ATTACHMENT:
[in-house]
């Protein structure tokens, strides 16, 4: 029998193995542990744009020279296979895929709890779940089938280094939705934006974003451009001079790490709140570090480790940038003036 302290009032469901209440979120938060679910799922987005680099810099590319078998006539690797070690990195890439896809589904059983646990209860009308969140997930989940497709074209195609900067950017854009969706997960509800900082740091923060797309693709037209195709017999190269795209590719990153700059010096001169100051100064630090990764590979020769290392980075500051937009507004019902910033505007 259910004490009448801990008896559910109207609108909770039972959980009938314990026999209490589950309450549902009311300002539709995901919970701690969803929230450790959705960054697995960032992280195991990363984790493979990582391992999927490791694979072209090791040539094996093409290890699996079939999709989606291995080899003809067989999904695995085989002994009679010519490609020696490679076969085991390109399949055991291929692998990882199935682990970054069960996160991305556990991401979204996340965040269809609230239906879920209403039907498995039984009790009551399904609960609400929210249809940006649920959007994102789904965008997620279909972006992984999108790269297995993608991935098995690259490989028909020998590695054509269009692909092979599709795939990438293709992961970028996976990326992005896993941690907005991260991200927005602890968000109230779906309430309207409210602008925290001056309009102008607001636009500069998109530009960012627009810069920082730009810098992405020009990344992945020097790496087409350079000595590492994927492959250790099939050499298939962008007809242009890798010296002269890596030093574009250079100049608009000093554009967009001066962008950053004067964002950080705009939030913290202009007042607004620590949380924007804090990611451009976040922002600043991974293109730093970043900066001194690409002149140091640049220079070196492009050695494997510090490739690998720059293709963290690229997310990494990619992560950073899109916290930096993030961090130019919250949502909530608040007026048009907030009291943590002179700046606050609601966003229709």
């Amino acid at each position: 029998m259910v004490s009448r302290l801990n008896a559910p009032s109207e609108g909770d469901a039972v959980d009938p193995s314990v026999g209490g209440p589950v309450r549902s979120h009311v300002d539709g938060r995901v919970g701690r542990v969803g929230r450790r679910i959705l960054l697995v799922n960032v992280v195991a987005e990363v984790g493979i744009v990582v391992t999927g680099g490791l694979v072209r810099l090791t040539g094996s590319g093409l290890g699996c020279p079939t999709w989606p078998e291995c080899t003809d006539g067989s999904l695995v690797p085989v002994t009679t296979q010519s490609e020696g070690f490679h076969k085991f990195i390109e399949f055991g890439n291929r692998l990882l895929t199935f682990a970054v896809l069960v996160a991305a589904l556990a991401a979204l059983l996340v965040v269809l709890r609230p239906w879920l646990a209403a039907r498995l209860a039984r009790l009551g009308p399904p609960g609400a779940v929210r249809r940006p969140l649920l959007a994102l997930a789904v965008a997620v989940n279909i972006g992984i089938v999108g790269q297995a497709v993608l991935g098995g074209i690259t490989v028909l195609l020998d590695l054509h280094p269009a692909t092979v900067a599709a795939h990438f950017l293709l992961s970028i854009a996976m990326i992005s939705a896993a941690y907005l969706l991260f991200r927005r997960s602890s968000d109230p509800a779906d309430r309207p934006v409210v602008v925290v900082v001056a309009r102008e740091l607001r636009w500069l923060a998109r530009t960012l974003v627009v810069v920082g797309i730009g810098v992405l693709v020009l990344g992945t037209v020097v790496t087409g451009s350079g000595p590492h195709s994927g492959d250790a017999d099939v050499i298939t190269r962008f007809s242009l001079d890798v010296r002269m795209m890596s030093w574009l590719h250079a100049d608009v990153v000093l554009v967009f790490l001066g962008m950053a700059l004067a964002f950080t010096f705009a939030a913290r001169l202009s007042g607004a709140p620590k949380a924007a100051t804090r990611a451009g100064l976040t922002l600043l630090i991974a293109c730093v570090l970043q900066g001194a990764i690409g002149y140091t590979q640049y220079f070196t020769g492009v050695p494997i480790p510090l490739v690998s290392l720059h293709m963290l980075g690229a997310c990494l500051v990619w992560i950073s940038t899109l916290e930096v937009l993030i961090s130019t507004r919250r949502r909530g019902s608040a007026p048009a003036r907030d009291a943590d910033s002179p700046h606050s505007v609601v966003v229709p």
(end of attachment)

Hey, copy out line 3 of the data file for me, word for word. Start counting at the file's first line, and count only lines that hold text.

């Amino acid at each position: 029998m259910v004490s009448r302290l801990n008896a559910p009032s109207e609108g909770d469901a039972v959980d009938p193995s314990v026999g209490g209440p589950v309450r549902s979120h009311v300002d539709g938060r995901v919970g701690r542990v969803g929230r450790r679910i959705l960054l697995v799922n960032v992280v195991a987005e990363v984790g493979i744009v990582v391992t999927g680099g490791l694979v072209r810099l090791t040539g094996s590319g093409l290890g699996c020279p079939t999709w989606p078998e291995c080899t003809d006539g067989s999904l695995v690797p085989v002994t009679t296979q010519s490609e020696g070690f490679h076969k085991f990195i390109e399949f055991g890439n291929r692998l990882l895929t199935f682990a970054v896809l069960v996160a991305a589904l556990a991401a979204l059983l996340v965040v269809l709890r609230p239906w879920l646990a209403a039907r498995l209860a039984r009790l009551g009308p399904p609960g609400a779940v929210r249809r940006p969140l649920l959007a994102l997930a789904v965008a997620v989940n279909i972006g992984i089938v999108g790269q297995a497709v993608l991935g098995g074209i690259t490989v028909l195609l020998d590695l054509h280094p269009a692909t092979v900067a599709a795939h990438f950017l293709l992961s970028i854009a996976m990326i992005s939705a896993a941690y907005l969706l991260f991200r927005r997960s602890s968000d109230p509800a779906d309430r309207p934006v409210v602008v925290v900082v001056a309009r102008e740091l607001r636009w500069l923060a998109r530009t960012l974003v627009v810069v920082g797309i730009g810098v992405l693709v020009l990344g992945t037209v020097v790496t087409g451009s350079g000595p590492h195709s994927g492959d250790a017999d099939v050499i298939t190269r962008f007809s242009l001079d890798v010296r002269m795209m890596s030093w574009l590719h250079a100049d608009v990153v000093l554009v967009f790490l001066g962008m950053a700059l004067a964002f950080t010096f705009a939030a913290r001169l202009s007042g607004a709140p620590k949380a924007a100051t804090r990611a451009g100064l976040t922002l600043l630090i991974a293109c730093v570090l970043q900066g001194a990764i690409g002149y140091t590979q640049y220079f070196t020769g492009v050695p494997i480790p510090l490739v690998s290392l720059h293709m963290l980075g690229a997310c990494l500051v990619w992560i950073s940038t899109l916290e930096v937009l993030i961090s130019t507004r919250r949502r909530g019902s608040a007026p048009a003036r907030d009291a943590d910033s002179p700046h606050s505007v609601v966003v229709p």